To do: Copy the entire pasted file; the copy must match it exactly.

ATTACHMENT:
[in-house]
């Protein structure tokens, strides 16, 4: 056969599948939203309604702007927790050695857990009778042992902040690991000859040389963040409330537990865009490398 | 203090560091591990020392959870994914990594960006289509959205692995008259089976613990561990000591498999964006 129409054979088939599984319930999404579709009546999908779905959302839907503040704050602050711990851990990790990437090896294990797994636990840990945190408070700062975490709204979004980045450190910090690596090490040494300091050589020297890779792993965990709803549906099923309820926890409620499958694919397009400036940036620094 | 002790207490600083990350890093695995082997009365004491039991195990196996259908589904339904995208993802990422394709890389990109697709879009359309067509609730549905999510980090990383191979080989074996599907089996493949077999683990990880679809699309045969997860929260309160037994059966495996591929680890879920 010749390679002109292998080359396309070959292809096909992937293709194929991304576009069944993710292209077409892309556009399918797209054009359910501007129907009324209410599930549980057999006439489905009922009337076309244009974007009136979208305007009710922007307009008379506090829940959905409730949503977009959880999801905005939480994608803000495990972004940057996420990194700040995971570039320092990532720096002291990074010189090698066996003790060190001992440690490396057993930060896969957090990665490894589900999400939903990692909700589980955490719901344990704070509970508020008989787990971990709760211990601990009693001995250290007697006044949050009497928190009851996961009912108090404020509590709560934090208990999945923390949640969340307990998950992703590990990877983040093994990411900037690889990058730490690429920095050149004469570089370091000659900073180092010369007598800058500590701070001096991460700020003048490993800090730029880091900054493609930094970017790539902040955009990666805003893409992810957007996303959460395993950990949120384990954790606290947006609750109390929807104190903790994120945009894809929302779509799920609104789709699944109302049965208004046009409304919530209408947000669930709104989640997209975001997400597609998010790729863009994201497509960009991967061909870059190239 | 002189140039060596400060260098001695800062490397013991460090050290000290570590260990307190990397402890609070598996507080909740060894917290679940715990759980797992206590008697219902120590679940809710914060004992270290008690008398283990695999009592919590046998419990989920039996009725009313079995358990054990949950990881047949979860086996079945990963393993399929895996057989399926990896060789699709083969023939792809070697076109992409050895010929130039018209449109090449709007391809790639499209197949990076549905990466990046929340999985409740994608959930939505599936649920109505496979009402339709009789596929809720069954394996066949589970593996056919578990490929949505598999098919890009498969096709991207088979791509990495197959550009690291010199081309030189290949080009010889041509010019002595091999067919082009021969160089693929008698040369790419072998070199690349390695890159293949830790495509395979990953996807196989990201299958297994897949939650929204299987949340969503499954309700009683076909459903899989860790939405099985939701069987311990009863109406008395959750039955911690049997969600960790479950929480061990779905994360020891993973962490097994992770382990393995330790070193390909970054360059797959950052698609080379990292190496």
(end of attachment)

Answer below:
[in-house]
């Protein structure tokens, strides 16, 4: 056969599948939203309604702007927790050695857990009778042992902040690991000859040389963040409330537990865009490398 | 203090560091591990020392959870994914990594960006289509959205692995008259089976613990561990000591498999964006 129409054979088939599984319930999404579709009546999908779905959302839907503040704050602050711990851990990790990437090896294990797994636990840990945190408070700062975490709204979004980045450190910090690596090490040494300091050589020297890779792993965990709803549906099923309820926890409620499958694919397009400036940036620094 | 002790207490600083990350890093695995082997009365004491039991195990196996259908589904339904995208993802990422394709890389990109697709879009359309067509609730549905999510980090990383191979080989074996599907089996493949077999683990990880679809699309045969997860929260309160037994059966495996591929680890879920 010749390679002109292998080359396309070959292809096909992937293709194929991304576009069944993710292209077409892309556009399918797209054009359910501007129907009324209410599930549980057999006439489905009922009337076309244009974007009136979208305007009710922007307009008379506090829940959905409730949503977009959880999801905005939480994608803000495990972004940057996420990194700040995971570039320092990532720096002291990074010189090698066996003790060190001992440690490396057993930060896969957090990665490894589900999400939903990692909700589980955490719901344990704070509970508020008989787990971990709760211990601990009693001995250290007697006044949050009497928190009851996961009912108090404020509590709560934090208990999945923390949640969340307990998950992703590990990877983040093994990411900037690889990058730490690429920095050149004469570089370091000659900073180092010369007598800058500590701070001096991460700020003048490993800090730029880091900054493609930094970017790539902040955009990666805003893409992810957007996303959460395993950990949120384990954790606290947006609750109390929807104190903790994120945009894809929302779509799920609104789709699944109302049965208004046009409304919530209408947000669930709104989640997209975001997400597609998010790729863009994201497509960009991967061909870059190239 | 002189140039060596400060260098001695800062490397013991460090050290000290570590260990307190990397402890609070598996507080909740060894917290679940715990759980797992206590008697219902120590679940809710914060004992270290008690008398283990695999009592919590046998419990989920039996009725009313079995358990054990949950990881047949979860086996079945990963393993399929895996057989399926990896060789699709083969023939792809070697076109992409050895010929130039018209449109090449709007391809790639499209197949990076549905990466990046929340999985409740994608959930939505599936649920109505496979009402339709009789596929809720069954394996066949589970593996056919578990490929949505598999098919890009498969096709991207088979791509990495197959550009690291010199081309030189290949080009010889041509010019002595091999067919082009021969160089693929008698040369790419072998070199690349390695890159293949830790495509395979990953996807196989990201299958297994897949939650929204299987949340969503499954309700009683076909459903899989860790939405099985939701069987311990009863109406008395959750039955911690049997969600960790479950929480061990779905994360020891993973962490097994992770382990393995330790070193390909970054360059797959950052698609080379990292190496």